No two ways about it, America's saving habits stink.
According to data from the St. Louis Federal Reserve, the U.S. personal savings rate as of Sept. 2016 was just 5.7%. That's down nearly 50% from where we were 50 years ago, and it's a far cry from what the citizens of other developed countries are socking away.
It's not hard to understand why America's saving habits are so poor. Aside from the fact that consumption comprises around 70% of our GDP, and thus consumers tend to be freewheeling with their disposable income, a bigger factor could be that just a third of American households is keeping a detailed monthly budget, at least according to Gallup. Gallup's findings in 2013 showed that it really didn't matter all too much how much money you made, what political ideology you believed in, or how educated you were -- America gets a big fat "F" when it comes to budgeting.
Why budgeting is so important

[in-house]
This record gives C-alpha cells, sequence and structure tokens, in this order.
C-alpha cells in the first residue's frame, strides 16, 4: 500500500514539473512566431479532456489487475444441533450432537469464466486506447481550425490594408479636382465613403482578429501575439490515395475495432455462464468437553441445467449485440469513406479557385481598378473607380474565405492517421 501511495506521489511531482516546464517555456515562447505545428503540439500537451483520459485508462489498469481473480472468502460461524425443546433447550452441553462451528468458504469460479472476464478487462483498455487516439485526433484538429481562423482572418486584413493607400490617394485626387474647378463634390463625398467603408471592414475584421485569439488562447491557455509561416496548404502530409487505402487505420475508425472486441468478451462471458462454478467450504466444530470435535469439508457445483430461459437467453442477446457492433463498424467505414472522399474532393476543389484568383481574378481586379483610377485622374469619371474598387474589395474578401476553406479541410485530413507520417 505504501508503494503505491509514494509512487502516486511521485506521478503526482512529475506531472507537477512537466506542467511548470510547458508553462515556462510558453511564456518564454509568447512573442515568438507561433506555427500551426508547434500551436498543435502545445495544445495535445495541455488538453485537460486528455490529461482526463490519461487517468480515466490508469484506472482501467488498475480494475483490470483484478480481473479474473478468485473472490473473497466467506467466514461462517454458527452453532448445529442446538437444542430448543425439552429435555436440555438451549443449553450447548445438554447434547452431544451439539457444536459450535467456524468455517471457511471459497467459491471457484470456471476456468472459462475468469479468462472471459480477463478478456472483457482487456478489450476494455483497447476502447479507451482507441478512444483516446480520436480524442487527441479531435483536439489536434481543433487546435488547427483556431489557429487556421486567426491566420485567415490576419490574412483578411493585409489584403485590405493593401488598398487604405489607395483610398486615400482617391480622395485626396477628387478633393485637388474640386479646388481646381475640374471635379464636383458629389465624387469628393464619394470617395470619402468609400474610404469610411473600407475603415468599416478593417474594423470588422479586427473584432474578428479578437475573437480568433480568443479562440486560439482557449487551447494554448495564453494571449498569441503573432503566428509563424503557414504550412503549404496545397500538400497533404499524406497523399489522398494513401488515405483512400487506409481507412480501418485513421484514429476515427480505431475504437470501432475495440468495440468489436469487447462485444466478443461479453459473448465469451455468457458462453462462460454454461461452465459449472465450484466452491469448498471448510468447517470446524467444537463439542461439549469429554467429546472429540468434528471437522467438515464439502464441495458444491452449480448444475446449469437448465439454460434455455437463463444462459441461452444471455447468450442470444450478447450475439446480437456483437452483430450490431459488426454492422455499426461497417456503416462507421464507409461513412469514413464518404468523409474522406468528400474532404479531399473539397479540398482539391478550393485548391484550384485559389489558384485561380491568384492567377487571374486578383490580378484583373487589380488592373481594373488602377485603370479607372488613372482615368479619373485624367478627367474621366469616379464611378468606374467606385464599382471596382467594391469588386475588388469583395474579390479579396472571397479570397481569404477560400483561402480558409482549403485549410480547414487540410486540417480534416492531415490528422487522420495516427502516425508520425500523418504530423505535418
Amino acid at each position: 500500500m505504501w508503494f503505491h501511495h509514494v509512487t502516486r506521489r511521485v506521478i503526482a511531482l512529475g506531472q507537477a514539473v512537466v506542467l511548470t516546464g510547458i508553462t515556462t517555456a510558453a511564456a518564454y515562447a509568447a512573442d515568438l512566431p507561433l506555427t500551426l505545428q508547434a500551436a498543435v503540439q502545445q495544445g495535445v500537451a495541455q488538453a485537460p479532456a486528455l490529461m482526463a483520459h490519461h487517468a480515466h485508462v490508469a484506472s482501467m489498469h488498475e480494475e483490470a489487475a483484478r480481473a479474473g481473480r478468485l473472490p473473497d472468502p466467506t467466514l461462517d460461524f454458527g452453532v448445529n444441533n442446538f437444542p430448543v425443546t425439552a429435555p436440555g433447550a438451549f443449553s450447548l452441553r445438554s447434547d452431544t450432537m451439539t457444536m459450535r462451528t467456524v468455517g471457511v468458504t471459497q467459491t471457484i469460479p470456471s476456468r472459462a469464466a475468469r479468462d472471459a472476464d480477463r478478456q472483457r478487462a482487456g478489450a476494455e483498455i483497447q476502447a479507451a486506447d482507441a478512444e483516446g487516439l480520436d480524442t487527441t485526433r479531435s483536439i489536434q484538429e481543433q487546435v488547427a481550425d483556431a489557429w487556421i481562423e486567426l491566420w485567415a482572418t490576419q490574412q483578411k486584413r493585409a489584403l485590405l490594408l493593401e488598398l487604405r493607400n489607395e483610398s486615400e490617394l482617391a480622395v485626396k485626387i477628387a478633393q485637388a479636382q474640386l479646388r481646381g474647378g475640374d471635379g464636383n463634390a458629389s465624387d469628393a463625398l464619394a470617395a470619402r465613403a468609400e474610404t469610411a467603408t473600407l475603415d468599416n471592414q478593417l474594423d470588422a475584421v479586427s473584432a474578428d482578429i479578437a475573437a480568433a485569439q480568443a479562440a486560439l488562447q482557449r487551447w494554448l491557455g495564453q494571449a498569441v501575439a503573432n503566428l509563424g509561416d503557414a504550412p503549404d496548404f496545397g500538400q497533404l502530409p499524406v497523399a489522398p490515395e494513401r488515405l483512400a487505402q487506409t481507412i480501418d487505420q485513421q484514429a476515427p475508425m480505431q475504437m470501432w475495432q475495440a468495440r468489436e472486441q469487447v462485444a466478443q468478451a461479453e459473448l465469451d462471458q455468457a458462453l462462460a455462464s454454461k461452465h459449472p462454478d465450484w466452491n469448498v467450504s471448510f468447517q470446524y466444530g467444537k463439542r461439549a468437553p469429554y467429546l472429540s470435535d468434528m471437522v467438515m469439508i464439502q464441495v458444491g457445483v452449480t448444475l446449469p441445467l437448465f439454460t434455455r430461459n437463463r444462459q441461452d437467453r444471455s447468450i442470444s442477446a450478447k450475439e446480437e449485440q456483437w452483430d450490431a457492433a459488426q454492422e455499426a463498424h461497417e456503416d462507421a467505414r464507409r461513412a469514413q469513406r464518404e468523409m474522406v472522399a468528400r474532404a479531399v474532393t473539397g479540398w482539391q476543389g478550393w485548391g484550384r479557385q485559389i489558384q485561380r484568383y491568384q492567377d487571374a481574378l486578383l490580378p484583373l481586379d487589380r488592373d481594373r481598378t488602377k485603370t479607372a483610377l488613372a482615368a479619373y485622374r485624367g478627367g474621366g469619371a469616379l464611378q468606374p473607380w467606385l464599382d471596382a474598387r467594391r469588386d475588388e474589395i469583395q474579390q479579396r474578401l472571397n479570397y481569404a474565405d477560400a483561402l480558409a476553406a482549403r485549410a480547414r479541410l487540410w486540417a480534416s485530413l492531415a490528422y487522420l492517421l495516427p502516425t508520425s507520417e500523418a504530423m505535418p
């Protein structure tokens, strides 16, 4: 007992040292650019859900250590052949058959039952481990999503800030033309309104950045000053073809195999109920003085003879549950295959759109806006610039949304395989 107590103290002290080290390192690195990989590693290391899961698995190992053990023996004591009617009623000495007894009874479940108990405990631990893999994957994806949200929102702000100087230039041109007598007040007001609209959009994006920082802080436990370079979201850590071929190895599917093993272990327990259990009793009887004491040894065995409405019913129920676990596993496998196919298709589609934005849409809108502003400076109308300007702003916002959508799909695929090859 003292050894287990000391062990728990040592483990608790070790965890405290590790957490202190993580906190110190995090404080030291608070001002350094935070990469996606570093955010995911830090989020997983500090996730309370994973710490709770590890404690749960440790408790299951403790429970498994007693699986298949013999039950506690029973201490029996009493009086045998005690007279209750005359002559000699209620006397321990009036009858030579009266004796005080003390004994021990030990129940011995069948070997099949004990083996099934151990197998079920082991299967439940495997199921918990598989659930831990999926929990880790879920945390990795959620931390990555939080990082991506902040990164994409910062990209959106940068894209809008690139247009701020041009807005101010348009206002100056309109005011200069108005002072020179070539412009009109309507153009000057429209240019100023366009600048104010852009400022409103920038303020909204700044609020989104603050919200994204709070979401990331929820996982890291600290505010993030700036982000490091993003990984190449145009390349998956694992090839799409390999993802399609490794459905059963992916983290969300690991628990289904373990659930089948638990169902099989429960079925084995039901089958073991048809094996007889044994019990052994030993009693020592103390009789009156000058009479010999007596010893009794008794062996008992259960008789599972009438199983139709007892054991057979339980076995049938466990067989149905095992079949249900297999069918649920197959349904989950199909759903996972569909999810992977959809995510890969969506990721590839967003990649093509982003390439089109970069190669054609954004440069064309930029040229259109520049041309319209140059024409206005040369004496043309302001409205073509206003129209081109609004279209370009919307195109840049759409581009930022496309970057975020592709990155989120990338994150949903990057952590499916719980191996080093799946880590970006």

The purpose of a budget is pretty simple: to understand your cash flow. If you have a good understanding of how much money you're bringing in and, more importantly, a solid comprehension of where that money is going, then you'll be in a much better position to succeed in setting money aside for an emergency savings account or for your retirement. Saving money for retirement is especially critical for today's workers given that Social Security could be facing benefit cuts of up to 21% within the next 18 years and life expectancies continue to lengthen, meaning your nest egg has to stretch even further.
There are a number of simple actions consumers can take to increase their odds of staying on track. For example, getting everyone in your household involved can be critical to sticking to your objective. This means kids and grandparents should also be abiding by the budgetary rules of the household. If you live alone, then meeting once or twice monthly with like-minded individuals who share similar goals could be the impetus that keeps you on track.